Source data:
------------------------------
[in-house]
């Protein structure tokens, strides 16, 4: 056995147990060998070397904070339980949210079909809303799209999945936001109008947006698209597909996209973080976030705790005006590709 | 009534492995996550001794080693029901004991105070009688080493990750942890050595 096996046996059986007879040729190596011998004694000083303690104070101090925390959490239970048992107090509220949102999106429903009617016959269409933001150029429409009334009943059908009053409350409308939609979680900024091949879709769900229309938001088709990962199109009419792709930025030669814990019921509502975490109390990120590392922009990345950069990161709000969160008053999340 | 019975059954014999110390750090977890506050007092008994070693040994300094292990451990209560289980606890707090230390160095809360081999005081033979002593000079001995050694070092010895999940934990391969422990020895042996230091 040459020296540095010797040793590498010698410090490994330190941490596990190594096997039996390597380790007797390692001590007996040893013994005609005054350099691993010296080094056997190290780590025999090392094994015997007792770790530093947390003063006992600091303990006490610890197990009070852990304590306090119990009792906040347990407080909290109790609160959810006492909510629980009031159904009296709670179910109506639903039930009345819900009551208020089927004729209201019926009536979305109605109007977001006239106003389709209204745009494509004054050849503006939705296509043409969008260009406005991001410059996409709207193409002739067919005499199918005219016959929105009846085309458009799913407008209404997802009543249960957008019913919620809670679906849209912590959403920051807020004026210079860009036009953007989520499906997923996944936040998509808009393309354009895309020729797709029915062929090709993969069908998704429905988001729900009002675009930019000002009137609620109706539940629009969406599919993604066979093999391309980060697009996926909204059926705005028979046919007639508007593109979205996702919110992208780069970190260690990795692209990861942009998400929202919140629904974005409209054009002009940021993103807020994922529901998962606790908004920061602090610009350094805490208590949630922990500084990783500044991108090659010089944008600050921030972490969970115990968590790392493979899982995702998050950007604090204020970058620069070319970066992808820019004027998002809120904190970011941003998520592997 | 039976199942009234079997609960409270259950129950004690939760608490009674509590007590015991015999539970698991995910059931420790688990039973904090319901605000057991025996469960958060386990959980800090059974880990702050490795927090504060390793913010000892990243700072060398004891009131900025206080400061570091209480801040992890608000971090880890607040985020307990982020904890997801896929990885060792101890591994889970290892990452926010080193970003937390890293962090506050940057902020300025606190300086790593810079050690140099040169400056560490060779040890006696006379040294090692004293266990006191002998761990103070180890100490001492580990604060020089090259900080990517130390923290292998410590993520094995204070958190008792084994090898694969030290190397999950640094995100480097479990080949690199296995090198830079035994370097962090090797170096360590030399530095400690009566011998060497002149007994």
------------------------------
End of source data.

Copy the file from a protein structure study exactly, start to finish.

[in-house]
């Protein structure tokens, strides 16, 4: 056995147990060998070397904070339980949210079909809303799209999945936001109008947006698209597909996209973080976030705790005006590709 | 009534492995996550001794080693029901004991105070009688080493990750942890050595 096996046996059986007879040729190596011998004694000083303690104070101090925390959490239970048992107090509220949102999106429903009617016959269409933001150029429409009334009943059908009053409350409308939609979680900024091949879709769900229309938001088709990962199109009419792709930025030669814990019921509502975490109390990120590392922009990345950069990161709000969160008053999340 | 019975059954014999110390750090977890506050007092008994070693040994300094292990451990209560289980606890707090230390160095809360081999005081033979002593000079001995050694070092010895999940934990391969422990020895042996230091 040459020296540095010797040793590498010698410090490994330190941490596990190594096997039996390597380790007797390692001590007996040893013994005609005054350099691993010296080094056997190290780590025999090392094994015997007792770790530093947390003063006992600091303990006490610890197990009070852990304590306090119990009792906040347990407080909290109790609160959810006492909510629980009031159904009296709670179910109506639903039930009345819900009551208020089927004729209201019926009536979305109605109007977001006239106003389709209204745009494509004054050849503006939705296509043409969008260009406005991001410059996409709207193409002739067919005499199918005219016959929105009846085309458009799913407008209404997802009543249960957008019913919620809670679906849209912590959403920051807020004026210079860009036009953007989520499906997923996944936040998509808009393309354009895309020729797709029915062929090709993969069908998704429905988001729900009002675009930019000002009137609620109706539940629009969406599919993604066979093999391309980060697009996926909204059926705005028979046919007639508007593109979205996702919110992208780069970190260690990795692209990861942009998400929202919140629904974005409209054009002009940021993103807020994922529901998962606790908004920061602090610009350094805490208590949630922990500084990783500044991108090659010089944008600050921030972490969970115990968590790392493979899982995702998050950007604090204020970058620069070319970066992808820019004027998002809120904190970011941003998520592997 | 039976199942009234079997609960409270259950129950004690939760608490009674509590007590015991015999539970698991995910059931420790688990039973904090319901605000057991025996469960958060386990959980800090059974880990702050490795927090504060390793913010000892990243700072060398004891009131900025206080400061570091209480801040992890608000971090880890607040985020307990982020904890997801896929990885060792101890591994889970290892990452926010080193970003937390890293962090506050940057902020300025606190300086790593810079050690140099040169400056560490060779040890006696006379040294090692004293266990006191002998761990103070180890100490001492580990604060020089090259900080990517130390923290292998410590993520094995204070958190008792084994090898694969030290190397999950640094995100480097479990080949690199296995090198830079035994370097962090090797170096360590030399530095400690009566011998060497002149007994």